Support for Liberal Democracy and Populist Attitudes: A Pilot Survey for Young Educated Citizens

Date01 August 2021
AuthorJosé Rama,Lisa Zanotti
DOI10.1177/1478929920945856
Publication Date01 August 2021
SubjectEarly Results
https://doi.org/10.1177/1478929920945856
Political Studies Review
2021, Vol. 19(3) 511 –519
© The Author(s) 2020
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DOI: 10.1177/1478929920945856
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Support for Liberal Democracy
and Populist Attitudes: A Pilot
Survey for Young Educated
Citizens
Lisa Zanotti1 and José Rama2
Abstract
At the theoretical level, even if populism and democracy are not necessarily antithetical, the
former challenges the liberal component of democracy, advocating for the majority rule and
putting under stress the principles of the rule of law. To test the relationship between liberal
democracy and populism, we created four new questions that measure the support for liberal
democracy conceived as a trade-off with different policies. We tested our battery of questions in
a pilot survey with educated young voters. The results show that those individuals who exhibit
lower levels of support for liberal democracy are the ones with higher populist attitudes. This
might be due to the fact that the original battery of questions grasps the level of support for liberal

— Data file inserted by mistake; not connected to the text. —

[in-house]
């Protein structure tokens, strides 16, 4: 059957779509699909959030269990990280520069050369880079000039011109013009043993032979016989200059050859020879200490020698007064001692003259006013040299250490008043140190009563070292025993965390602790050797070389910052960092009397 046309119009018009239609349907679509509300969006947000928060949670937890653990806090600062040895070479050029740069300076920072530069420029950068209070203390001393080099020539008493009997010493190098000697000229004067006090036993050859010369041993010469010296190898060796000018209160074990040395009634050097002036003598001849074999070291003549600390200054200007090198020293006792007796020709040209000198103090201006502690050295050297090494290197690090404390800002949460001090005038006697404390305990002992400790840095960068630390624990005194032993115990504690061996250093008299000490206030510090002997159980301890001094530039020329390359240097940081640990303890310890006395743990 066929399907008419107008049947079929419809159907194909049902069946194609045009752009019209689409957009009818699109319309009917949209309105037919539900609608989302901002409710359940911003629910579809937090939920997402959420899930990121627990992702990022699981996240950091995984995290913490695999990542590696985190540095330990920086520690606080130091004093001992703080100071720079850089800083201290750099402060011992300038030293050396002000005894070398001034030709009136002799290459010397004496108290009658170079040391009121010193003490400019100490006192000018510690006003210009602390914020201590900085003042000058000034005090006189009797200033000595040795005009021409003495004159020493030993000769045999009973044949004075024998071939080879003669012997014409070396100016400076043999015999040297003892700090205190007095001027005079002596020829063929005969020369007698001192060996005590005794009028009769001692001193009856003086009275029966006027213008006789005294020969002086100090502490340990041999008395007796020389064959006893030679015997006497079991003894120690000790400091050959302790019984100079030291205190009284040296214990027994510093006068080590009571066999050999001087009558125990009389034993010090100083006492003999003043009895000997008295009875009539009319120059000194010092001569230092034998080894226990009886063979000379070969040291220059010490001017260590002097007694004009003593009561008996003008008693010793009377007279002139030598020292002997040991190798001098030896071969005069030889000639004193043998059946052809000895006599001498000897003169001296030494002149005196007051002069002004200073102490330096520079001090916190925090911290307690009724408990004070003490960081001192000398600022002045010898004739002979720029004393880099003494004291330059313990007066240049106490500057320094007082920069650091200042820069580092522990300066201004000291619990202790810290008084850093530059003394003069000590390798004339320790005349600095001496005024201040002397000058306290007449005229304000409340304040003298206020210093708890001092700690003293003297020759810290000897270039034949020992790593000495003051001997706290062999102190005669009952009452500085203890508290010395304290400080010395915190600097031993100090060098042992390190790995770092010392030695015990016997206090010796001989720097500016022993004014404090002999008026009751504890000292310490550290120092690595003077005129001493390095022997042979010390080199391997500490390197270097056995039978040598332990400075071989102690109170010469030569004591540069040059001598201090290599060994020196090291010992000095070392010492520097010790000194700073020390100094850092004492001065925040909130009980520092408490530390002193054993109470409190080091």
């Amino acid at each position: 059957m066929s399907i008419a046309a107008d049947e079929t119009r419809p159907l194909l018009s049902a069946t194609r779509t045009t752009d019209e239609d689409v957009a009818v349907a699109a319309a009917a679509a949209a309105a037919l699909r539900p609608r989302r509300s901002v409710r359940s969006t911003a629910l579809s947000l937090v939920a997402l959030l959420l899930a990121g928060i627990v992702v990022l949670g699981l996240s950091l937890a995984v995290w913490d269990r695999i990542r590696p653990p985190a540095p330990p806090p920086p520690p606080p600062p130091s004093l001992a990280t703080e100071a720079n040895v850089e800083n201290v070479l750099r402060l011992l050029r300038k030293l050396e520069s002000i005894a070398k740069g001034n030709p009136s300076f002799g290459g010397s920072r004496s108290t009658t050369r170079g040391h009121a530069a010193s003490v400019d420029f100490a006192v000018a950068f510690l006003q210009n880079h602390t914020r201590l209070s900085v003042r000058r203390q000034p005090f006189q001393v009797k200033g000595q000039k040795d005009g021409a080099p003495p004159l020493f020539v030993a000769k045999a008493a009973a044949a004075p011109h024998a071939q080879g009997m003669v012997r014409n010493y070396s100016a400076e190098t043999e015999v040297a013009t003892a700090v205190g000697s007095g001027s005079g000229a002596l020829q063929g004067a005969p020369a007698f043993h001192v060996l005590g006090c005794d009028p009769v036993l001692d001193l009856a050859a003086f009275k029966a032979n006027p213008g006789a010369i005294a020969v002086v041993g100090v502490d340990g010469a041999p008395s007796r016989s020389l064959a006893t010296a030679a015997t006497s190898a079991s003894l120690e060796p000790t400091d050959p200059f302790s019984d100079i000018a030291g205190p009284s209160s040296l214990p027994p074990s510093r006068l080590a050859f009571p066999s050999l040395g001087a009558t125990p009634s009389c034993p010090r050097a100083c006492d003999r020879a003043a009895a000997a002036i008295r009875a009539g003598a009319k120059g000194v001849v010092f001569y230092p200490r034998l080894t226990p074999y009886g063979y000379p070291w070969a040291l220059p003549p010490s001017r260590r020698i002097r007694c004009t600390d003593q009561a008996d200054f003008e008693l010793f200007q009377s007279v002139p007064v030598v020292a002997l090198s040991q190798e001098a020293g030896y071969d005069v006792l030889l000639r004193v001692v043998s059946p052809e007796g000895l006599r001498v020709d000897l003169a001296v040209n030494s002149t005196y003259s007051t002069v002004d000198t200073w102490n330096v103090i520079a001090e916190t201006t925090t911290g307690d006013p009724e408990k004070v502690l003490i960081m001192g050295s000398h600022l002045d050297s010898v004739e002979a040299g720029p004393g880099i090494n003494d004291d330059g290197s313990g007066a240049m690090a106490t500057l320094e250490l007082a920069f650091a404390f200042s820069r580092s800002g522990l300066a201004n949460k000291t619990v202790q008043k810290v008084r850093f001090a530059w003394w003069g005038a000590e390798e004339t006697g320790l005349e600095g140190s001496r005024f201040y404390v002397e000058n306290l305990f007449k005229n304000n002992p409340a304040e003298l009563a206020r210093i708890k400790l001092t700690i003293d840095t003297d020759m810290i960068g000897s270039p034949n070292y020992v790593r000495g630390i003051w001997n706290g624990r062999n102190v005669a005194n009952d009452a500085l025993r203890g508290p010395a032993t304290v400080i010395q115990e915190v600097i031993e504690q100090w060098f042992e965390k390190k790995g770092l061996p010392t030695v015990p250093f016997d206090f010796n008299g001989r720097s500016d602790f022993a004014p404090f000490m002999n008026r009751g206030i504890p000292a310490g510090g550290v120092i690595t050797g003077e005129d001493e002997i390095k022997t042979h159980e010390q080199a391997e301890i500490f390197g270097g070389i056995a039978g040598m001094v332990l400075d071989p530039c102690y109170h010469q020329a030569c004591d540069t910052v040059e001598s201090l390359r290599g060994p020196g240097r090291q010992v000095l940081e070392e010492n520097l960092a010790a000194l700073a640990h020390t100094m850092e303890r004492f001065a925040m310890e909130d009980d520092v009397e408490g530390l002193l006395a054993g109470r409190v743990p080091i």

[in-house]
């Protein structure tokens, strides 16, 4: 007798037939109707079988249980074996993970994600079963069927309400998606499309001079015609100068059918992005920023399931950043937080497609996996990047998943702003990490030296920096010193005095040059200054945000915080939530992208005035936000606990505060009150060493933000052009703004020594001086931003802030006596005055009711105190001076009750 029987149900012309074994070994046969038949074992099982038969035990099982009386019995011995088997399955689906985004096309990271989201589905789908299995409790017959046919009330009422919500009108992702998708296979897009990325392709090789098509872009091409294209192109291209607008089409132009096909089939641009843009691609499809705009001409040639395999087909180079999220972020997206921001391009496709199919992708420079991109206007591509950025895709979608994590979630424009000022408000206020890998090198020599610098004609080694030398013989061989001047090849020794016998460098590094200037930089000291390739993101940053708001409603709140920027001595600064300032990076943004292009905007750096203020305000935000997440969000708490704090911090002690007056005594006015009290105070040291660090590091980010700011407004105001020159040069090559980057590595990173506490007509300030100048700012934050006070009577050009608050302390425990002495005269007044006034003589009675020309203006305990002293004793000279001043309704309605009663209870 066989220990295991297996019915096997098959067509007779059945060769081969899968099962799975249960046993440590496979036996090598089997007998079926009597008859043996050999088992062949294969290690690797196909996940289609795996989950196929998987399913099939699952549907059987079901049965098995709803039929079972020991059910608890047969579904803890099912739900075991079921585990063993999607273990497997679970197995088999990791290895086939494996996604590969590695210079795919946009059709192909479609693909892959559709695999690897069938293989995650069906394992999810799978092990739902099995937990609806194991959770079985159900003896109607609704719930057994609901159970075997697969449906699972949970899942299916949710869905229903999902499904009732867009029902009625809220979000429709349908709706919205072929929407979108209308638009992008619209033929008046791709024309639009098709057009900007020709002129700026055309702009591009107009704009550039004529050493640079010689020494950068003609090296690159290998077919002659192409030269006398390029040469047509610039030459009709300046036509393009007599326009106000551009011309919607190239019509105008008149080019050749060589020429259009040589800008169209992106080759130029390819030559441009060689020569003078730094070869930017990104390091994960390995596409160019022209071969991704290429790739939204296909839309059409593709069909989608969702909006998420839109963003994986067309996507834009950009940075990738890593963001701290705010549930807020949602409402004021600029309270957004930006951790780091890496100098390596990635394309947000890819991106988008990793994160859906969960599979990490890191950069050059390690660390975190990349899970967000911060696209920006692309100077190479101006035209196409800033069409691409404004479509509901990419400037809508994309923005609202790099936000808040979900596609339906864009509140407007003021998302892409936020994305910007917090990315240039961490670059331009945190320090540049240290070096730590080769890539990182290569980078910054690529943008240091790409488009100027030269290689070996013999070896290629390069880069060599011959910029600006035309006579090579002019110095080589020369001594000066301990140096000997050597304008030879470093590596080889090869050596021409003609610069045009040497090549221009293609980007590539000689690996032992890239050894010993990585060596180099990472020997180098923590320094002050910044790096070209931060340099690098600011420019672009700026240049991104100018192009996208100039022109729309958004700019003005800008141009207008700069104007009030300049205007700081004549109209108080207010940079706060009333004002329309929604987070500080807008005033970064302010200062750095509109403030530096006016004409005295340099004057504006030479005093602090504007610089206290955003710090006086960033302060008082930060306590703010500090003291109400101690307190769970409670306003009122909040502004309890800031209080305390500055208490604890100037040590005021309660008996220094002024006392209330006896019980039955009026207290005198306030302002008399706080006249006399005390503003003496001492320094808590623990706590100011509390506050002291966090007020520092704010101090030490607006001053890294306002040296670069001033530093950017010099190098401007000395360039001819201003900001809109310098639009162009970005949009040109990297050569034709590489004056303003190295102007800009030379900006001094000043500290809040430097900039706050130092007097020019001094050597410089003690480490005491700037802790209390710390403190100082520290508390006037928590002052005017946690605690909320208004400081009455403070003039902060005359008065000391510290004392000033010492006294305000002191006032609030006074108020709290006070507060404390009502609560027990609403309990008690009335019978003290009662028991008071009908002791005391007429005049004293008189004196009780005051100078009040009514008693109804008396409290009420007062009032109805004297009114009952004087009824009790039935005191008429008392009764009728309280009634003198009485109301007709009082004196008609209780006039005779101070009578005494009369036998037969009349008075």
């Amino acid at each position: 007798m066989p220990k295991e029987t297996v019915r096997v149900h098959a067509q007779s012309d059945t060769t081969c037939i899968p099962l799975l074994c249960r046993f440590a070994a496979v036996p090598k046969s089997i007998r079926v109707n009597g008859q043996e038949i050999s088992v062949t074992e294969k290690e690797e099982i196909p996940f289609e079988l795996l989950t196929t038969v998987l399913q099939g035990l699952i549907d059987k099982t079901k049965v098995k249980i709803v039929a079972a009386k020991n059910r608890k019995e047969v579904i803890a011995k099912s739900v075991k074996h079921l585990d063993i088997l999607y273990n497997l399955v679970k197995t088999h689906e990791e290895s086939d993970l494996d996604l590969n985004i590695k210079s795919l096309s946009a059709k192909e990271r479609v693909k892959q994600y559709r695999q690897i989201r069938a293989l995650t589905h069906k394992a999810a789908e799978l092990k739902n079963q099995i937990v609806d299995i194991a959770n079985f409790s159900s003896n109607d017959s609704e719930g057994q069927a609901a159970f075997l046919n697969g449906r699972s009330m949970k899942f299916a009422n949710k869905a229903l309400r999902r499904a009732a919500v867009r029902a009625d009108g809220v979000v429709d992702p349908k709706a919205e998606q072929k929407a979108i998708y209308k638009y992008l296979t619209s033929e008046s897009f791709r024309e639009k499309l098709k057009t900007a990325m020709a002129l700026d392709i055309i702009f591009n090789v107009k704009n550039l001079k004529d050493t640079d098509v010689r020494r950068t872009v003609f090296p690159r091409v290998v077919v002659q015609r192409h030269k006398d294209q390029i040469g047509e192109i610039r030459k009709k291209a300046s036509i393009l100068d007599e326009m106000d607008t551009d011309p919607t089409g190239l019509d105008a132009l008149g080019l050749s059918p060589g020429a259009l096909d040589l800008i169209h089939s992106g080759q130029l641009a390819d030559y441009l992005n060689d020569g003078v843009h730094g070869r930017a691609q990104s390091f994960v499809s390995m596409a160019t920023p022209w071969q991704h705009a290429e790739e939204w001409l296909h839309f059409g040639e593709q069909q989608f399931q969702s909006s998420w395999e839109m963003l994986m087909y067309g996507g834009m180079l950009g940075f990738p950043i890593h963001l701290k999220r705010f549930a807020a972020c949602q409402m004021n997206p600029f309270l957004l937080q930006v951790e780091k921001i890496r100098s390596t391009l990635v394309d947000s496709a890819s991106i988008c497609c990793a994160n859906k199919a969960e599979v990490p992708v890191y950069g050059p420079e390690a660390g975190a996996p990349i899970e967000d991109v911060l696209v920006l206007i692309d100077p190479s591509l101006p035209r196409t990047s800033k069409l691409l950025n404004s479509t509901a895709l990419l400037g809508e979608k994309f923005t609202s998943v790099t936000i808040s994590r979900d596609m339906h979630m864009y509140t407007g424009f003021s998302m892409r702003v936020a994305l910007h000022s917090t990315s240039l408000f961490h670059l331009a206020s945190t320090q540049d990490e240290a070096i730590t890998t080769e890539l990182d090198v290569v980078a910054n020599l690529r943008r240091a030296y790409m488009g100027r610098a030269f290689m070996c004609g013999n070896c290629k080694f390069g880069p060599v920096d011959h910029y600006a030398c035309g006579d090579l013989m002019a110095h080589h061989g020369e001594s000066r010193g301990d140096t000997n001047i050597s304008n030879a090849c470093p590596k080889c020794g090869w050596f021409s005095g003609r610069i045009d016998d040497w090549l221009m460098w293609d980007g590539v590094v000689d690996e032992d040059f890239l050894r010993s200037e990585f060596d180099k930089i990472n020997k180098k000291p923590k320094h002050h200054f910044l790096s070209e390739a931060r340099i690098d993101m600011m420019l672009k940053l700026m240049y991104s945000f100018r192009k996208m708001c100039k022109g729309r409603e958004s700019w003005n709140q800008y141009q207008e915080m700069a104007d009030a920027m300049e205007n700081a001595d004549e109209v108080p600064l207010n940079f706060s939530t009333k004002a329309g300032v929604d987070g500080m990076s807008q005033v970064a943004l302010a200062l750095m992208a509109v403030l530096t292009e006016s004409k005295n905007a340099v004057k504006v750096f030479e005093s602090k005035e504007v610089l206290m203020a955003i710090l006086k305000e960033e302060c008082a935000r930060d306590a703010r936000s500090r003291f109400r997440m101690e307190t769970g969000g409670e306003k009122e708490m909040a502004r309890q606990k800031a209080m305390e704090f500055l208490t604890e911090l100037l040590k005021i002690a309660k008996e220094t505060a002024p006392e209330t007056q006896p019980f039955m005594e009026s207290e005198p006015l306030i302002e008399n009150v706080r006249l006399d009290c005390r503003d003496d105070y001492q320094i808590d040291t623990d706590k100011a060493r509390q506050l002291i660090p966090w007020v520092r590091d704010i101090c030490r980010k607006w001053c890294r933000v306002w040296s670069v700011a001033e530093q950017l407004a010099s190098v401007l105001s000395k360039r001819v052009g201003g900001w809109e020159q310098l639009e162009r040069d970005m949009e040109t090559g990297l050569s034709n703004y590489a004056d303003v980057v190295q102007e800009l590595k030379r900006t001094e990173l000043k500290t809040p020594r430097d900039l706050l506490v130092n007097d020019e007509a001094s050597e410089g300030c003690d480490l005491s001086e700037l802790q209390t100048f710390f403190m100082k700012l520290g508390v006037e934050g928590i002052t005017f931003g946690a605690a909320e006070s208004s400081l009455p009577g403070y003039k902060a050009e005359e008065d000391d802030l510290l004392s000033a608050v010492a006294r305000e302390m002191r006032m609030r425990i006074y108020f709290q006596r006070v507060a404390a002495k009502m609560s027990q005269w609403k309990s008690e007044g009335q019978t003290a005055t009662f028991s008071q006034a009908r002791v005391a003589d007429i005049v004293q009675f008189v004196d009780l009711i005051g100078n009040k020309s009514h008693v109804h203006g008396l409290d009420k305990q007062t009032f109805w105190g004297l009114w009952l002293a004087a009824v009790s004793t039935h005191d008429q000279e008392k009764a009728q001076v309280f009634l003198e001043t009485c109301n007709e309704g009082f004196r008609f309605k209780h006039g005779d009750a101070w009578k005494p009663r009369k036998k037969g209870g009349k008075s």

democracy better than the standard ‘Churchillian’ question.
Keywords
populist attitudes, liberal democracy, youngers
Accepted: 8 July 2020
Without a doubt, we can say that democracy is one of the most studied, if not the most
studied, topic in political science. In recent years, most of these contributions focused on
the declining state that democracy has been supposedly experiencing. This so-called cri-
sis of democracy is analysed from different points of view and with respect to different
regions of the world (Levitsky and Ziblatt, 2018; Mounk, 2019).
For instance, Diamond (2020: 36) underlines that in recent years, ‘democracy around
the world has been in a funk’. He argues that, during the last period (2009–2019) the rate
of democratic failure has increased to 18%, ‘with democracy failing in key states including
1School of Government and International Relations, Griffith University, Nathan, QLD, Australia
2Department of Political Economy, King’s College London, London, UK
Corresponding author:
Lisa Zanotti, School of Government and International Relations, Centre for Governance and Public Policy,
Griffith University, Building N72 Room -1.07, Nathan, QLD 4111, Australia.
Email: l.zanotti@griffith.edu.au
945856PSW0010.1177/1478929920945856Political Studies ReviewZanotti and Rama
research-article2020
Early Results

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